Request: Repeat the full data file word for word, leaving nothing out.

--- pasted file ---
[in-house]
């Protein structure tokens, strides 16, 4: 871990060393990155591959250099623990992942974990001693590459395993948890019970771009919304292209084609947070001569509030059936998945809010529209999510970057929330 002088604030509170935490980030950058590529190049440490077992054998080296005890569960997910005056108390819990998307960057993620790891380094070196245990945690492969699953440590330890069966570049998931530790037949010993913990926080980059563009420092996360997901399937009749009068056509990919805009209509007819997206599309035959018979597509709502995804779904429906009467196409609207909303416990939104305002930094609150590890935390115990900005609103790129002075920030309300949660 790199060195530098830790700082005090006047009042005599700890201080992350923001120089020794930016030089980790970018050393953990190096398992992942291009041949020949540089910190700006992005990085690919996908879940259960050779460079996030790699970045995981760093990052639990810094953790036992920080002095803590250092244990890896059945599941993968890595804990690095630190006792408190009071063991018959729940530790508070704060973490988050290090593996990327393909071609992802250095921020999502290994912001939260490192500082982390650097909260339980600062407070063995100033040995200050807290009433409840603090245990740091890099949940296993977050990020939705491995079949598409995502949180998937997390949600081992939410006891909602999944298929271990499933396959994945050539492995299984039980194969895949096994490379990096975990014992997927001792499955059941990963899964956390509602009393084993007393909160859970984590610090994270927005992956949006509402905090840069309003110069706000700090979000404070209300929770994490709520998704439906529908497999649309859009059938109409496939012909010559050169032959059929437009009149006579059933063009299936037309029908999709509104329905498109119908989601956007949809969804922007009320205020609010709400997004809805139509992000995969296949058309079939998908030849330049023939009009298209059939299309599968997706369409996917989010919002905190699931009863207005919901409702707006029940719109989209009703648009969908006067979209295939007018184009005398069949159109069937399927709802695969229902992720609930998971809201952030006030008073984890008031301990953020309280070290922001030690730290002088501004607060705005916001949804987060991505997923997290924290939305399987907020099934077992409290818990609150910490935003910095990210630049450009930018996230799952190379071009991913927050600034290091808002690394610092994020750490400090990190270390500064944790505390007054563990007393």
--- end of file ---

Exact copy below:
[in-house]
């Protein structure tokens, strides 16, 4: 871990060393990155591959250099623990992942974990001693590459395993948890019970771009919304292209084609947070001569509030059936998945809010529209999510970057929330 002088604030509170935490980030950058590529190049440490077992054998080296005890569960997910005056108390819990998307960057993620790891380094070196245990945690492969699953440590330890069966570049998931530790037949010993913990926080980059563009420092996360997901399937009749009068056509990919805009209509007819997206599309035959018979597509709502995804779904429906009467196409609207909303416990939104305002930094609150590890935390115990900005609103790129002075920030309300949660 790199060195530098830790700082005090006047009042005599700890201080992350923001120089020794930016030089980790970018050393953990190096398992992942291009041949020949540089910190700006992005990085690919996908879940259960050779460079996030790699970045995981760093990052639990810094953790036992920080002095803590250092244990890896059945599941993968890595804990690095630190006792408190009071063991018959729940530790508070704060973490988050290090593996990327393909071609992802250095921020999502290994912001939260490192500082982390650097909260339980600062407070063995100033040995200050807290009433409840603090245990740091890099949940296993977050990020939705491995079949598409995502949180998937997390949600081992939410006891909602999944298929271990499933396959994945050539492995299984039980194969895949096994490379990096975990014992997927001792499955059941990963899964956390509602009393084993007393909160859970984590610090994270927005992956949006509402905090840069309003110069706000700090979000404070209300929770994490709520998704439906529908497999649309859009059938109409496939012909010559050169032959059929437009009149006579059933063009299936037309029908999709509104329905498109119908989601956007949809969804922007009320205020609010709400997004809805139509992000995969296949058309079939998908030849330049023939009009298209059939299309599968997706369409996917989010919002905190699931009863207005919901409702707006029940719109989209009703648009969908006067979209295939007018184009005398069949159109069937399927709802695969229902992720609930998971809201952030006030008073984890008031301990953020309280070290922001030690730290002088501004607060705005916001949804987060991505997923997290924290939305399987907020099934077992409290818990609150910490935003910095990210630049450009930018996230799952190379071009991913927050600034290091808002690394610092994020750490400090990190270390500064944790505390007054563990007393």